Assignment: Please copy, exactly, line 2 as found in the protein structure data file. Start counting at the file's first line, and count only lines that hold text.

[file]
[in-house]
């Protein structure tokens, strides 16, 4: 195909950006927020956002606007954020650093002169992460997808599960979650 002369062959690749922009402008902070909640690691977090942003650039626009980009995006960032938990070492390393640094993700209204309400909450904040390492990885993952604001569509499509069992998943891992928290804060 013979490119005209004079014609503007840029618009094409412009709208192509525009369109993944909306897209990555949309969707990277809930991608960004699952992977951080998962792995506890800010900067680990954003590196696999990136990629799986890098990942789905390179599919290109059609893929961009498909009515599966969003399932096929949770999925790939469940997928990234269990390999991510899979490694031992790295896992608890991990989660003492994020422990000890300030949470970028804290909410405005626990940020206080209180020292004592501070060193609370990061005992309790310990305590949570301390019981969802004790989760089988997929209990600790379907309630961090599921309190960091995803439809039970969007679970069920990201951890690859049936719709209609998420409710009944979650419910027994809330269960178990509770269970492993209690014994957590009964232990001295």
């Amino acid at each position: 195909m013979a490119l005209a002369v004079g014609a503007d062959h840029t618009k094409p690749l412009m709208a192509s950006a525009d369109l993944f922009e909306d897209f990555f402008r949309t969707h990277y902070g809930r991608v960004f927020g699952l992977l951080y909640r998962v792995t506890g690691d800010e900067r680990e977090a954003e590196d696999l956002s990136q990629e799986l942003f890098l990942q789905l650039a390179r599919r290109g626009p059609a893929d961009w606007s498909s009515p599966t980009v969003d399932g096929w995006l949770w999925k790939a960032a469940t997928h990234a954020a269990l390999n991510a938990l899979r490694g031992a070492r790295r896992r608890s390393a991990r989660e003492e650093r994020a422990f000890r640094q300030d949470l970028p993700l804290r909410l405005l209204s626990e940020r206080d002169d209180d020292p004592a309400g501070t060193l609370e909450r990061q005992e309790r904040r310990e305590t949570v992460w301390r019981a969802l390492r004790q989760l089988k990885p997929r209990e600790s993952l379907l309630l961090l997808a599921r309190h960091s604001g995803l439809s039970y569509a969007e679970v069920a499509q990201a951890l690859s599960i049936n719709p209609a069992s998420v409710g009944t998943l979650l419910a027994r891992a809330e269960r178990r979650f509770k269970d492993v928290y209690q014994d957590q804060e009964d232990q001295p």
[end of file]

């Protein structure tokens, strides 16, 4: 195909950006927020956002606007954020650093002169992460997808599960979650 002369062959690749922009402008902070909640690691977090942003650039626009980009995006960032938990070492390393640094993700209204309400909450904040390492990885993952604001569509499509069992998943891992928290804060 013979490119005209004079014609503007840029618009094409412009709208192509525009369109993944909306897209990555949309969707990277809930991608960004699952992977951080998962792995506890800010900067680990954003590196696999990136990629799986890098990942789905390179599919290109059609893929961009498909009515599966969003399932096929949770999925790939469940997928990234269990390999991510899979490694031992790295896992608890991990989660003492994020422990000890300030949470970028804290909410405005626990940020206080209180020292004592501070060193609370990061005992309790310990305590949570301390019981969802004790989760089988997929209990600790379907309630961090599921309190960091995803439809039970969007679970069920990201951890690859049936719709209609998420409710009944979650419910027994809330269960178990509770269970492993209690014994957590009964232990001295």